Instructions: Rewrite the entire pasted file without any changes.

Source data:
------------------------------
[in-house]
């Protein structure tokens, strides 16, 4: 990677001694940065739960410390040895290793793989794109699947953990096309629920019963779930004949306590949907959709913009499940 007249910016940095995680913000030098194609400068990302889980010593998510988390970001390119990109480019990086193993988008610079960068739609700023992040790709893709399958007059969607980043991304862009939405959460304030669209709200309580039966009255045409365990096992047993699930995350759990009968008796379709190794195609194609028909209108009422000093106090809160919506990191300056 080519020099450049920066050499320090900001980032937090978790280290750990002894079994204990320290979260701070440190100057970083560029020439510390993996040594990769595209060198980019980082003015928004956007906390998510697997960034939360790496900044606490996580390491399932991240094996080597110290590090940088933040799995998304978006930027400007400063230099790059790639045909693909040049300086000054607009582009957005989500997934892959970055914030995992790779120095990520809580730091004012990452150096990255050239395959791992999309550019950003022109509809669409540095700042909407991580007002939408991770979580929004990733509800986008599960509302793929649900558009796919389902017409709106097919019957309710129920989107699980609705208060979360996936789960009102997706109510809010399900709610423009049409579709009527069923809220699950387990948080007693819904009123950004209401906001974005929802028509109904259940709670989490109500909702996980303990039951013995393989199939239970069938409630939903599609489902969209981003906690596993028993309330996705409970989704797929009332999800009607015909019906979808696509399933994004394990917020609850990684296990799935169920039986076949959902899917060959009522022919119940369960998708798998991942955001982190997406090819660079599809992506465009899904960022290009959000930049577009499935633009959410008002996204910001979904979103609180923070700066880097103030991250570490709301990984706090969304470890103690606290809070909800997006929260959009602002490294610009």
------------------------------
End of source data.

[in-house]
């Protein structure tokens, strides 16, 4: 990677001694940065739960410390040895290793793989794109699947953990096309629920019963779930004949306590949907959709913009499940 007249910016940095995680913000030098194609400068990302889980010593998510988390970001390119990109480019990086193993988008610079960068739609700023992040790709893709399958007059969607980043991304862009939405959460304030669209709200309580039966009255045409365990096992047993699930995350759990009968008796379709190794195609194609028909209108009422000093106090809160919506990191300056 080519020099450049920066050499320090900001980032937090978790280290750990002894079994204990320290979260701070440190100057970083560029020439510390993996040594990769595209060198980019980082003015928004956007906390998510697997960034939360790496900044606490996580390491399932991240094996080597110290590090940088933040799995998304978006930027400007400063230099790059790639045909693909040049300086000054607009582009957005989500997934892959970055914030995992790779120095990520809580730091004012990452150096990255050239395959791992999309550019950003022109509809669409540095700042909407991580007002939408991770979580929004990733509800986008599960509302793929649900558009796919389902017409709106097919019957309710129920989107699980609705208060979360996936789960009102997706109510809010399900709610423009049409579709009527069923809220699950387990948080007693819904009123950004209401906001974005929802028509109904259940709670989490109500909702996980303990039951013995393989199939239970069938409630939903599609489902969209981003906690596993028993309330996705409970989704797929009332999800009607015909019906979808696509399933994004394990917020609850990684296990799935169920039986076949959902899917060959009522022919119940369960998708798998991942955001982190997406090819660079599809992506465009899904960022290009959000930049577009499935633009959410008002996204910001979904979103609180923070700066880097103030991250570490709301990984706090969304470890103690606290809070909800997006929260959009602002490294610009």